But the critical disposition can establish a sufficient claim at present for offering the best working theory (of a greater certainty) in light of the current conditions. We can never rationally or critically justify a theory – that is, a claim to know a true criterion for establishing a definitive art object, but we can potentially critically justify a preferable theory over another with respect to the present state of the situation.
How do we act externally to the system and remain external?
Our practice operates from the position of a contention that the meaning of art objects is imposed blithely and internally. The system of art cannot touch or interact with the external environment through the use of its own operations. Operations are possible only within the system. The system cannot reach the wider environment. There persists an assumption that there is something going on in an art object that is not going on in an ordinary object. This is true only in the sense that what is going on in an art object is the system itself. There is no distinction between any given art object and any given ordinary object other than the distinction initiated by the specific indication of the art object. The declaration of the art object by the system constitutes the system. The distinction produced by an art object is what harbours its ineffable status. The indication of an art object draws a distinction between the indicated art object and the rest of the world. The notion of the art object as inherently distinct is connected with and causes a mode of production that offers freedom in production followed by inevitable attempts to contrive meaning retrospectively. The production of art is autotelic. Artists can intentionally or unintentionally engage with, or conversely disavow exchanges that their own inability exposes, to explain the meanings of their objects, or why in these terms they produce them in the first place. Current arthood’s wares are produced from a position of celebrating the art object’s sequestered ineffable qualities, while simultaneously not knowing the reason for their existence. These states coalesce to conceal a problem. We intend that our practice operates from a position of attempting to accept that the nature of practice is ultimately one of not knowing the purpose of engaging with an art practice. The nature of the conditions of current art practice makes sustaining practice from a position of continuing with a practice, of not knowing and practicing in order to know, the only morally viable means of producing art. Paraphrasing D H Lawrence, we are not expert in what we want to do.
It is by producing this way that we feel we can bring our art practice somewhere closer to something resembling objective knowledge or some applicable version, something closer to the kind of search for knowledge associated with science. It is in its not knowing that scientific experimentation is initiated. Science proceeds from a position of not understanding and going about trying to understand. Arthood proceeds by producing ever more internally varied configurations without a meaningfully critical attempt to understand them, and seeking to contrive and impose a set of meanings (or excuses) retrospectively. The attendant art school terminology of ‘critical’, ‘context’ or ‘theory’ has inadvertently, but conveniently from the institution’s perspective, promoted a culture of cultural output distributed and accompanied by excuses after the fact of production. We intend initiating our practice from a point of view of not knowing, a form of practice aimed at, in the face of not knowing, proposing possible solutions, testing their application and trialling new solutions upon discarded attempts, and so on and so forth.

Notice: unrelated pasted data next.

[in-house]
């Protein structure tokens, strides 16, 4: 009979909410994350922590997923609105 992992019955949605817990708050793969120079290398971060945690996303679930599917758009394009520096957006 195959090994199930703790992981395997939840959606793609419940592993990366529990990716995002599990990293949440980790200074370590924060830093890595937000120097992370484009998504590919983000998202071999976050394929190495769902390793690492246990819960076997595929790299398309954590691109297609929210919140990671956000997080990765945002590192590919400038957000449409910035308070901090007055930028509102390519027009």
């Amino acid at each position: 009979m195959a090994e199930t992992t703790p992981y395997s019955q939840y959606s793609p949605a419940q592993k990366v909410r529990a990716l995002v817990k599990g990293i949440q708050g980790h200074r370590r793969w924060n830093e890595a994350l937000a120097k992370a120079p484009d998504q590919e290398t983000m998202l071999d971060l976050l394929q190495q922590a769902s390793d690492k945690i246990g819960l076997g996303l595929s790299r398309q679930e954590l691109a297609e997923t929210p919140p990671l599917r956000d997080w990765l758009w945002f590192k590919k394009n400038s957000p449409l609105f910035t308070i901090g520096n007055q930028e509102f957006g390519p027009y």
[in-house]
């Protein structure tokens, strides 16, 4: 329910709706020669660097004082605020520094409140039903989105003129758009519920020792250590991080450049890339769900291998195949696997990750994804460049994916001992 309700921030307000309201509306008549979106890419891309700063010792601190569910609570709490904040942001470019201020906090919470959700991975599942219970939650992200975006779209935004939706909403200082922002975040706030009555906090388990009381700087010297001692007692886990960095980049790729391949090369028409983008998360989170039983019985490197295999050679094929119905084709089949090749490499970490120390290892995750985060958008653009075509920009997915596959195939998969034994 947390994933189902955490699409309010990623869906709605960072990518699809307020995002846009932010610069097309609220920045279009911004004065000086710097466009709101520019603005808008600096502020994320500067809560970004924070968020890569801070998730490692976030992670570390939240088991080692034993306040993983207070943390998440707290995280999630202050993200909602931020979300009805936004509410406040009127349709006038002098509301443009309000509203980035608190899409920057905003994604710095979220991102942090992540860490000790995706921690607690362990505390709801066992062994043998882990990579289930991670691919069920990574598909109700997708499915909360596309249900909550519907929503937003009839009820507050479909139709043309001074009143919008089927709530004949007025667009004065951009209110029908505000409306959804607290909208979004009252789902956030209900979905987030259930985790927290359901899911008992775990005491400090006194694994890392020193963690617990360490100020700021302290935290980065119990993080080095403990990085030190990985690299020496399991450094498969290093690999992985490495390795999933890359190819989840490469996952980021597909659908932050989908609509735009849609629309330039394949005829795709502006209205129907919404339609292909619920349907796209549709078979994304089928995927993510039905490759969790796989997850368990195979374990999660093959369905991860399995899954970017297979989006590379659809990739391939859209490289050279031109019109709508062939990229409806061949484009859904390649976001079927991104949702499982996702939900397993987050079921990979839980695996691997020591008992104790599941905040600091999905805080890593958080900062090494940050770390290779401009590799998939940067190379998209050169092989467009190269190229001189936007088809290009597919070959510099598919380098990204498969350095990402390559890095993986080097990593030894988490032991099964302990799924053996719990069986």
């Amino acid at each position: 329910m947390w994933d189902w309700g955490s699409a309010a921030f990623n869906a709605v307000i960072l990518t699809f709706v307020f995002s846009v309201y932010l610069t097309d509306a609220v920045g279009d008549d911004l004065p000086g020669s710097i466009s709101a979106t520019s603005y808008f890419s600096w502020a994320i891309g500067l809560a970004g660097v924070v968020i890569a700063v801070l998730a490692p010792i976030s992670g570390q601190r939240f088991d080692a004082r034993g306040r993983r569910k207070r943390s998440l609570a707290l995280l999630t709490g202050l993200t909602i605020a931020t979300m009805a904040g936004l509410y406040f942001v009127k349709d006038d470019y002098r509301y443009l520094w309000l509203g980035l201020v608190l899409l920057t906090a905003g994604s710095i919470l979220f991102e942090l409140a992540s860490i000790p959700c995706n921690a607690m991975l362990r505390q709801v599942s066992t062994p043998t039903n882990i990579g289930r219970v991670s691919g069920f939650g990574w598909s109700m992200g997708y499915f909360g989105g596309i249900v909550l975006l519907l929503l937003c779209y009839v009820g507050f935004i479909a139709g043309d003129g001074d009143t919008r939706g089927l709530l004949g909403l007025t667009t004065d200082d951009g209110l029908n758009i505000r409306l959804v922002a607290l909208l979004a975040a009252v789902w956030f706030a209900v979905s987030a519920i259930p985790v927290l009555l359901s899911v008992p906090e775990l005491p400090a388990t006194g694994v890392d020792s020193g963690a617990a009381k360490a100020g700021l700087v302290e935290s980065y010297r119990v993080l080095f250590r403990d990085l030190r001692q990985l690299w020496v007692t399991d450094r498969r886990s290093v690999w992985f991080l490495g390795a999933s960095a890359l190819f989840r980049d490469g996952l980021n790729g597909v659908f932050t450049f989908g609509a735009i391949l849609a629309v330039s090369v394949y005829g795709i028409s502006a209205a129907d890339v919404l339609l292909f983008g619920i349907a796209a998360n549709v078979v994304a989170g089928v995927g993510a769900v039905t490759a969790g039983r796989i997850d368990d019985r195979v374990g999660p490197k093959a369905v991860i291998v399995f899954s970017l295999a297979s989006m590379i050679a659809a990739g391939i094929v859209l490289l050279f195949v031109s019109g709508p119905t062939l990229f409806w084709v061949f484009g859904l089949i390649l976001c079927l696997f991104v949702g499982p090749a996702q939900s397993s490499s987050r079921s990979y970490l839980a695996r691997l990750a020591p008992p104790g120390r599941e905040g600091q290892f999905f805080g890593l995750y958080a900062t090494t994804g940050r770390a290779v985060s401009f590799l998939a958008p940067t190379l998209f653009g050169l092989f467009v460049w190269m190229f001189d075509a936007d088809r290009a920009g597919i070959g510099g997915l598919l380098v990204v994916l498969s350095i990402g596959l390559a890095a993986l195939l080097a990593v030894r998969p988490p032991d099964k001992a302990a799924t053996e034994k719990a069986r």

Arthood in its current form is only capable of producing what amounts to ineffable objects of increasingly internal complexity. This is a consequence of arthood functioning as an operationally closed system. How can an art practice oppose the status of ineffable objects and sustain a practice that attempts to offer an alternative mode of practice? Could the negative criticism of Courbet’s work being described as “encanaille” be of some positive use here? A factor towards the ineffable status of objects and a by-product of operating within closed boundaries is that, method in production is sequestered in the studio and only revealed in the glare of the institution. Operational closure is a result of arthood itself devolving maintenance of the criteria for the judgement of its wares to greater regulative authorities of distribution, of commercially and institutionally led precedents as opposed to practice concerned with its own progression in an atmosphere of not knowing what to do and being interested in knowing what to do. What is problematic is that attempts to expose method in practice is to be instantly subsumed as some kind of meaningful action.
Jeffrey Charles Henry Peacock